Posted in BROWNFIELDS, ECOLOGY, ENERGY, ENVIRONMENT, HABITAT, LAM MAGAZINE, LAND MATTERS, POLLUTION, REGION, REGULATIONS, tagged Alpha Natural Resources, Appalachian Mountains, biodiversity, coal, Donald Trump, Hydrologic Balance, Massey Energy, mining, Mountaintop Removal, Obama, regulations, Stream Protection Rule, Streams on February 17, 2017|
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BY BRADFORD MCKEE
Image courtesy of iLoveMountains.org [CC BY 2.0], via Wikimedia Commons.
FROM THE UPCOMING MARCH 2017 ISSUE OF LANDSCAPE ARCHITECTURE MAGAZINE
Among the very early priorities of the new Republican-controlled Congress was to give the greenest of lights to any corporation—corporations being people—that wants to blow off the top of a gorgeous Appalachian mountain for coal, throw the spoils into the nearest headwaters, ruin the stream, ruin much downstream, and destroy a spectrum of wildlife, not to mention human life, in the process.
The instrument was a joint resolution of the House and Senate that pulled back the Stream Protection Rule, a long-sought goal of the Obama administration to prevent mountaintop removal for mining, which took effect on January 19, Obama’s last day as president. Its reversal by Congress was presented to President Trump on February 6. The resolution kills the Obama rule, which (more…)
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Posted in LAM ONLINE, PEOPLE, REAL ESTATE, REGULATIONS, RESIDENTIAL, tagged Affirmatively Furthering Fair Housing, affordable housing, Ben Carson, Center on Budget and Policy Priorities, Congress for New Urbanism, Demolition, deregulation, Donald Trump, Enterprise, HOPE VI, Housing Density, HUD, HUD Secretary, Low-Income Housing Tax Credit, Mixed-Income, National Low-Income Housing Coalition, New Urbanism, Privatization, Urban Institute on February 16, 2017|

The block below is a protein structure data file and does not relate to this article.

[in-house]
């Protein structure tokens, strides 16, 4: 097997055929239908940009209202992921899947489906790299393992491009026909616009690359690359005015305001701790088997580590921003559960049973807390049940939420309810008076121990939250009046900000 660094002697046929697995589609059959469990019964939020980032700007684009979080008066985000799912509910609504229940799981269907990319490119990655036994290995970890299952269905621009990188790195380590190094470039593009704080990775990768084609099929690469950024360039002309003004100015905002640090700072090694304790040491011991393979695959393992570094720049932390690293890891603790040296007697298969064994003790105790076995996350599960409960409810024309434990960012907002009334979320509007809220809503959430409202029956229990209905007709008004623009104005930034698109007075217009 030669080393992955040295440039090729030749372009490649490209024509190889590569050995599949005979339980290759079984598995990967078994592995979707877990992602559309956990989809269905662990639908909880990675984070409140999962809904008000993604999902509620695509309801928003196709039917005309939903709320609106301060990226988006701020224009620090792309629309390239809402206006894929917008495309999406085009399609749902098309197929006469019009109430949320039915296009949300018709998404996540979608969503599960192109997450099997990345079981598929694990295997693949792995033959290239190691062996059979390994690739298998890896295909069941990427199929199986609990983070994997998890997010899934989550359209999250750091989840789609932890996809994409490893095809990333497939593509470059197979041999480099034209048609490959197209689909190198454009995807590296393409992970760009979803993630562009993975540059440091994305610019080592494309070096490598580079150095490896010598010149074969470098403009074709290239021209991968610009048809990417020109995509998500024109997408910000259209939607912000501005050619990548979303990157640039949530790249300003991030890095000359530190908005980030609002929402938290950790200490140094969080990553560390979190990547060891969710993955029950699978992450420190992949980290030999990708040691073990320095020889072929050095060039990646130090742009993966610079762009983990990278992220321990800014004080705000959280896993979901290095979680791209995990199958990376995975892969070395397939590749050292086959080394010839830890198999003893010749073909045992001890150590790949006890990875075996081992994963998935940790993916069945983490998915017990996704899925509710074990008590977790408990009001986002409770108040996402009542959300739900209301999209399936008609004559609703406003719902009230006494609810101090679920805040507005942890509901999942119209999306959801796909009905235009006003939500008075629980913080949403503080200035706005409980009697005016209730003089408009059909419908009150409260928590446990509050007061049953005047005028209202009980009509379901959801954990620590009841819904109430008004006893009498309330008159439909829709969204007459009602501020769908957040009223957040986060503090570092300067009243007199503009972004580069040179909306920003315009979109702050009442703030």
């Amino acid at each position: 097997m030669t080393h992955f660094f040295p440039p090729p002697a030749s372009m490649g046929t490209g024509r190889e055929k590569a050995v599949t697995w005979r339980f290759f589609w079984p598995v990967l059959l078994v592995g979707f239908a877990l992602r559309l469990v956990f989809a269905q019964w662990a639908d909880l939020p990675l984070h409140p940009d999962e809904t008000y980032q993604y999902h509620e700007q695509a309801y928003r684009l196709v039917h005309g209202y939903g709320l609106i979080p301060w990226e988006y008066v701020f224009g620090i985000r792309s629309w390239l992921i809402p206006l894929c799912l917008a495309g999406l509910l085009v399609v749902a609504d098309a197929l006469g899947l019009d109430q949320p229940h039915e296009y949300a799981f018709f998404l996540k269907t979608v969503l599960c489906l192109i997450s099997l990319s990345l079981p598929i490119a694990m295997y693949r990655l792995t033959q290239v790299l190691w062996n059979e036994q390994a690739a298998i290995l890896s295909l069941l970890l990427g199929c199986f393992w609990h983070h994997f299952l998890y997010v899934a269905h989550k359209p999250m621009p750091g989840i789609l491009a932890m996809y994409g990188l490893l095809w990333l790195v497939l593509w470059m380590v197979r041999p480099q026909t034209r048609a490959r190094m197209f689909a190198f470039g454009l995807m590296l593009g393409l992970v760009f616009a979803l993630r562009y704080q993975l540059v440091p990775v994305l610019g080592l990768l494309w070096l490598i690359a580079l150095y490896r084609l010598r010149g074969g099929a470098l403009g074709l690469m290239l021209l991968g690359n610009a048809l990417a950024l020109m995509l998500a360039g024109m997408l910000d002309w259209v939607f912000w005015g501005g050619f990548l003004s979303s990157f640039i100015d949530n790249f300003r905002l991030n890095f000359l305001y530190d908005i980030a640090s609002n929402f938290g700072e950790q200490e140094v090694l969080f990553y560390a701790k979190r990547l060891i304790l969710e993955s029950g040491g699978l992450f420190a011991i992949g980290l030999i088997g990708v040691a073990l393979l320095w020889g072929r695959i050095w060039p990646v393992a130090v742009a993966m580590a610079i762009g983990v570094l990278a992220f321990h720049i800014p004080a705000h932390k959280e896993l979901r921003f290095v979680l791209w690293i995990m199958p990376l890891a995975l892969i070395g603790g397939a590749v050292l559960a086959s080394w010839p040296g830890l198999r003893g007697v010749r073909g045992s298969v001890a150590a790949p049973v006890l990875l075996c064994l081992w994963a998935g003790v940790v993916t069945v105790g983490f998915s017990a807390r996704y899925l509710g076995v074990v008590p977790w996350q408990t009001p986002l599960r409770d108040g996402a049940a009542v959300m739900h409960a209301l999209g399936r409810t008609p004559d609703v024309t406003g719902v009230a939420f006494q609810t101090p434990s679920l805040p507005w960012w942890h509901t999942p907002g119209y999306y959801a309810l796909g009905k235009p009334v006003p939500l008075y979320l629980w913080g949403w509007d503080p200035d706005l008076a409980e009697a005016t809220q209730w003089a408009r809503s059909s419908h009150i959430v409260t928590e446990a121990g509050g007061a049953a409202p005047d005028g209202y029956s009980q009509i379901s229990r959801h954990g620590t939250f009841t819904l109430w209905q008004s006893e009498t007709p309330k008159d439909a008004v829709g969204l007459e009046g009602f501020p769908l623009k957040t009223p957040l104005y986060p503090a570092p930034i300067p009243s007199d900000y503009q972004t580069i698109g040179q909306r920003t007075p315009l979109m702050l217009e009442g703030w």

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By Zach Mortice
The Rockwell Gardens public housing project in Chicago, demolished in 2006. Photo by Paul Goyette.
The founders of the Congress for the New Urbanism (CNU) started off with a bang. The small but influential cadre of advocates for walkable and traditional-looking urbanism began meeting in 1993—the first big gathering was held at the historic Lyceum in Old Town Alexandria, Virginia, with its “enormous entablature,” as the historian Vincent Scully noted in his opening remarks. The CNU’s beginnings dovetailed with the passage of a piece of legislation that enshrined the group’s approach to city building as federal policy: the U.S. Department of Housing and Urban Development’s HOPE VI program. After decades of crumbling, dysfunctional government-built-and-managed public housing projects, housing would instead be at least partially constructed and controlled by private developers and management companies. They would build lower-density, “mixed-income” communities of row houses and garden apartments. By the numbers, the lower density was made easier because Congress, in 1995, ended what had long been the “one-for-one” replacement rule for any public housing to be demolished. Housing vouchers, to be used to pay private landlords (who are not required to accept them), were considered sufficient for tenants not accepted into newly built units. At any rate, the policy change posed no obstacle to architects and planners.
But the 2016 election of Donald Trump was a tidal wave that washes over every corner of government—public housing design guidelines and funding policy included. HUD and the New Urbanists’ HOPE VI legacy is, pending a likely confirmation, in the hands of Ben Carson, a retired neurosurgeon and GOP presidential primary candidate, who is neither an expert nor even a novice (more…)
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